The DeWalt FlexVolt Table Saw (DCS7485) let Pros take an early leap of faith into the FlexVolt system. If anything, this table saw would prove whether a 60V platform could really usher in the cordless jobsite. So far, I’ve been impressed at how the DeWalt FlexVolt miter saw solved the problem of power on a 12-inch miter saw by using two 60V batteries at 120V. However, this new DeWalt cordless table saw runs on just one FlexVolt 60V battery pack. We wanted to know what it could handle and if it could replace a corded jobsite table saw.
Check out our best portable jobsite table saws article for even more great recommendations
DeWalt DCS7485 First Impressions
At about 13 inches tall, roughly 23 inches square, and 48 pounds, the DeWalt DCS7485 FlexVolt Table Saw must have the best power-to-weight and size ratio of anything available. It even has a handle for easy carrying. And yes, you can carry it with one hand.
What’s even better is that it includes the same features as DeWalt’s full-sized saw – the telescoping, rack-and-pinion fence with swing arm for large material support, dust collector adapters on the saw and blade guard, tool-free adjustment for the guard and riving knife, table coating, and onboard storage for the blade guard, fence, wrenches, and miter gauge.
It also includes things that even the corded saw doesn’t – a dust collection shroud below the blade that channels more waste toward the dust collector, a brushless motor, large rubber feet, Power Loss Reset that defaults to “off”, and of course, cordless technology.
The 8-1/4-inch blade on the DeWalt DCS7485 has a thin kerf and 5/8-inch arbor with a design specific to the FlexVolt line and cordless efficiency. A standard 15-amp table saw is going to have a 10-inch blade, so this is clearly one area that DeWalt made a trade-off to run on one battery. The blade spins at a no-load speed of 5,800 RPM and can cut 1-3/4 inches at 45° and 2-1/2 inches 90°. 24 inches of ripping capacity to the right of the blade and 12 inches to the left isn’t too shabby for the compact profile of this saw.
Hungry for More FlexVolt? Check out our DeWalt FlexVolt Circular Saw Review!
DeWalt FlexVolt Table Saw Performance
We do a lot of finish work. However, for this review, I took the DeWalt FlexVolt Table saw to a home we’re building on a beautiful lakeside lot. Although there’s mostly just trim work left, I’ve used the saw from the beginning of the job.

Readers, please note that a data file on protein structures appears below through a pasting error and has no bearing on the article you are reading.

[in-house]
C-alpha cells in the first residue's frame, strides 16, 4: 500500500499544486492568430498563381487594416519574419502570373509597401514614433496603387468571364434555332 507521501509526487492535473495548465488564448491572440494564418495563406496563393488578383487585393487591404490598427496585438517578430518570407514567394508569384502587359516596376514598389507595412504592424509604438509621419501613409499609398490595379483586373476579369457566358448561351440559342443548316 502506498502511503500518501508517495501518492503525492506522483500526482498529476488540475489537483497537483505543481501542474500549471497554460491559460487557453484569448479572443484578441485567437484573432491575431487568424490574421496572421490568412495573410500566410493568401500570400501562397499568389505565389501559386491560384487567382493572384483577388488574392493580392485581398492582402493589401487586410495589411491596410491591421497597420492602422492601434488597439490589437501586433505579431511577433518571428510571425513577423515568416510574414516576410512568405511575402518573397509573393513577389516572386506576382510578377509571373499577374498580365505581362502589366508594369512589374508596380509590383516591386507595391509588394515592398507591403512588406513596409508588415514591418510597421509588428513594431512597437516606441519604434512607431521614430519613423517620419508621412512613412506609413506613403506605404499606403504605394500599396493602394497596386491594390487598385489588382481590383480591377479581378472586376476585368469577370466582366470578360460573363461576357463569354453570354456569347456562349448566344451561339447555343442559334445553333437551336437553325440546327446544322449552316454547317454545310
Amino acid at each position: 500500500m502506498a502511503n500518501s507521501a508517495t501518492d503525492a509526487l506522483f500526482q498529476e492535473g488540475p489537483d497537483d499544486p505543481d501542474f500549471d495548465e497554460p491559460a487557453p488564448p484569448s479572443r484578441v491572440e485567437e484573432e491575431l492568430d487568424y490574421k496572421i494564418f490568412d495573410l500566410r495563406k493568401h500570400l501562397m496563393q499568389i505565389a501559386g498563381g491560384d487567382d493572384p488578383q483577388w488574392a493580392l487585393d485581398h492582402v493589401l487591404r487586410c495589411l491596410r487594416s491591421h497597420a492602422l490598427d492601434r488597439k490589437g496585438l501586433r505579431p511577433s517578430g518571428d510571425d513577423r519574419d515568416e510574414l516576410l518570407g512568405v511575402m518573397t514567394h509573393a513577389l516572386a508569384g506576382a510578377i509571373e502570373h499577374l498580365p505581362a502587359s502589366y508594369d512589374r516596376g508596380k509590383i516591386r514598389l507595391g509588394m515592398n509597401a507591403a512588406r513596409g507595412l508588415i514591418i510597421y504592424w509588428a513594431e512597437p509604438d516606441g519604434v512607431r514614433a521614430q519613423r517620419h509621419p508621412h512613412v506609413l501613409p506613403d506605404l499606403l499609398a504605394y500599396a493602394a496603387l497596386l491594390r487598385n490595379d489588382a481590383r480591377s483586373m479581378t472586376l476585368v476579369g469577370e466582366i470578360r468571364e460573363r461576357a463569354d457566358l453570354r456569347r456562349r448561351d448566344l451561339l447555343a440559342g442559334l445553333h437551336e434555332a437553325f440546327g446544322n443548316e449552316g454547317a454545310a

Any doubts I had that it could handle the job were quickly dispatched. To have such a powerful saw in a small, portable package is so helpful to the jobsite. It’s hard to understate it. I’ve cut 3/8-inch strips off 2×4 PT at full depth, ripped plywood sheets, and trimmed out this house using this model. It didn’t fail me once or leave me regretting the use of a cordless table saw.
Be sure to check out our best jobsite table saw article.
DeWalt DCS7485 Field Notes
The smooth movement of the rack-and-pinion fence is excellent like its predecessor’s. That’s a feature that most Pros around PTR circles usually praise. The fence is easy to take off – there are pins for easy placement. Since the entire table moves on the rack and pinion system rather than sliding the fence, it stays true and locks down well.
The work support swingarm is a feature I’ve never actually used before. Once I used it for wider cuts I didn’t want to be without it. It prevents the far end of flexible pieces from wobbling. That lets you push the piece through the cut without the stock lifting from the table around the blade. The DeWalt DCS7485 delivers cleaner, safer cuts.
The blade height control and bevel mechanism are more familiar features taken from DeWalt’s corded saws and work just fine.
The safety guard over the switches prevents you from accidentally turning it on. You actually have to lift up the red paddle to engage the motor. Simply pressing the red paddle turns it off. If the battery dies during use, the saw defaults to “Off”. That prevents it from starting back up when you replace the 60V battery pack. DeWalt calls this the Power Loss Reset.
Room For Improvement